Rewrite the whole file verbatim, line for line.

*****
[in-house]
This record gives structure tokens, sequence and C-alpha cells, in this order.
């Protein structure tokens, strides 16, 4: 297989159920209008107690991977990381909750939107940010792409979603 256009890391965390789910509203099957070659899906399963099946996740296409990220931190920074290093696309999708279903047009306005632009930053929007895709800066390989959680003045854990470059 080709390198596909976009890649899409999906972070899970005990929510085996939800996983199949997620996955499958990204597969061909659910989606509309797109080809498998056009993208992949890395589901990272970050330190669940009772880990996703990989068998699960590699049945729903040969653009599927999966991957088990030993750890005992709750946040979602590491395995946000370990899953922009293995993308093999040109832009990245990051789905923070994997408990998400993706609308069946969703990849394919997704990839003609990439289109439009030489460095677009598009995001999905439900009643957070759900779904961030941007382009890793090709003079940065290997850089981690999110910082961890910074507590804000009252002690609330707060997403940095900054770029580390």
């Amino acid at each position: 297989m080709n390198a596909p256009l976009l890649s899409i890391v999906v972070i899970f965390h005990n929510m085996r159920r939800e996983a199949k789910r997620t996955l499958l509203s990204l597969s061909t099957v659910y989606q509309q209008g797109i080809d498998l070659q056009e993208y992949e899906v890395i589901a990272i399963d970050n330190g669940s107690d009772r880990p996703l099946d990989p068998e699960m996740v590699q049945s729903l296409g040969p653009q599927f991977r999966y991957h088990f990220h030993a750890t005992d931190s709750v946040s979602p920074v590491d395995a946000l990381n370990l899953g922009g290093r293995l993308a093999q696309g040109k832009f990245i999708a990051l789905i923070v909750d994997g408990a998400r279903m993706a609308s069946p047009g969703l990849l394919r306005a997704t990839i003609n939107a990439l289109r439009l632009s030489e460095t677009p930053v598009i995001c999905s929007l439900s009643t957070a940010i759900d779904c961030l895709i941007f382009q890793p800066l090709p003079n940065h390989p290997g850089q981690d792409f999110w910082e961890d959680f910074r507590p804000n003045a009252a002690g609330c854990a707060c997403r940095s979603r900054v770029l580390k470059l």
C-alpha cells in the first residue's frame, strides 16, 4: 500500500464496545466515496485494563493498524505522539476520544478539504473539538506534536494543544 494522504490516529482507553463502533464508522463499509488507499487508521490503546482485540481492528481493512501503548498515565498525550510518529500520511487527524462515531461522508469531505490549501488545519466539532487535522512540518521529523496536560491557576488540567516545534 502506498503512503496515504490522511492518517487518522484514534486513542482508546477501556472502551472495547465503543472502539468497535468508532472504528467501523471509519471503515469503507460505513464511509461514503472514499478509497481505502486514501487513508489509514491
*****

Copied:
[in-house]
This record gives structure tokens, sequence and C-alpha cells, in this order.
């Protein structure tokens, strides 16, 4: 297989159920209008107690991977990381909750939107940010792409979603 256009890391965390789910509203099957070659899906399963099946996740296409990220931190920074290093696309999708279903047009306005632009930053929007895709800066390989959680003045854990470059 080709390198596909976009890649899409999906972070899970005990929510085996939800996983199949997620996955499958990204597969061909659910989606509309797109080809498998056009993208992949890395589901990272970050330190669940009772880990996703990989068998699960590699049945729903040969653009599927999966991957088990030993750890005992709750946040979602590491395995946000370990899953922009293995993308093999040109832009990245990051789905923070994997408990998400993706609308069946969703990849394919997704990839003609990439289109439009030489460095677009598009995001999905439900009643957070759900779904961030941007382009890793090709003079940065290997850089981690999110910082961890910074507590804000009252002690609330707060997403940095900054770029580390």
């Amino acid at each position: 297989m080709n390198a596909p256009l976009l890649s899409i890391v999906v972070i899970f965390h005990n929510m085996r159920r939800e996983a199949k789910r997620t996955l499958l509203s990204l597969s061909t099957v659910y989606q509309q209008g797109i080809d498998l070659q056009e993208y992949e899906v890395i589901a990272i399963d970050n330190g669940s107690d009772r880990p996703l099946d990989p068998e699960m996740v590699q049945s729903l296409g040969p653009q599927f991977r999966y991957h088990f990220h030993a750890t005992d931190s709750v946040s979602p920074v590491d395995a946000l990381n370990l899953g922009g290093r293995l993308a093999q696309g040109k832009f990245i999708a990051l789905i923070v909750d994997g408990a998400r279903m993706a609308s069946p047009g969703l990849l394919r306005a997704t990839i003609n939107a990439l289109r439009l632009s030489e460095t677009p930053v598009i995001c999905s929007l439900s009643t957070a940010i759900d779904c961030l895709i941007f382009q890793p800066l090709p003079n940065h390989p290997g850089q981690d792409f999110w910082e961890d959680f910074r507590p804000n003045a009252a002690g609330c854990a707060c997403r940095s979603r900054v770029l580390k470059l």
C-alpha cells in the first residue's frame, strides 16, 4: 500500500464496545466515496485494563493498524505522539476520544478539504473539538506534536494543544 494522504490516529482507553463502533464508522463499509488507499487508521490503546482485540481492528481493512501503548498515565498525550510518529500520511487527524462515531461522508469531505490549501488545519466539532487535522512540518521529523496536560491557576488540567516545534 502506498503512503496515504490522511492518517487518522484514534486513542482508546477501556472502551472495547465503543472502539468497535468508532472504528467501523471509519471503515469503507460505513464511509461514503472514499478509497481505502486514501487513508489509514491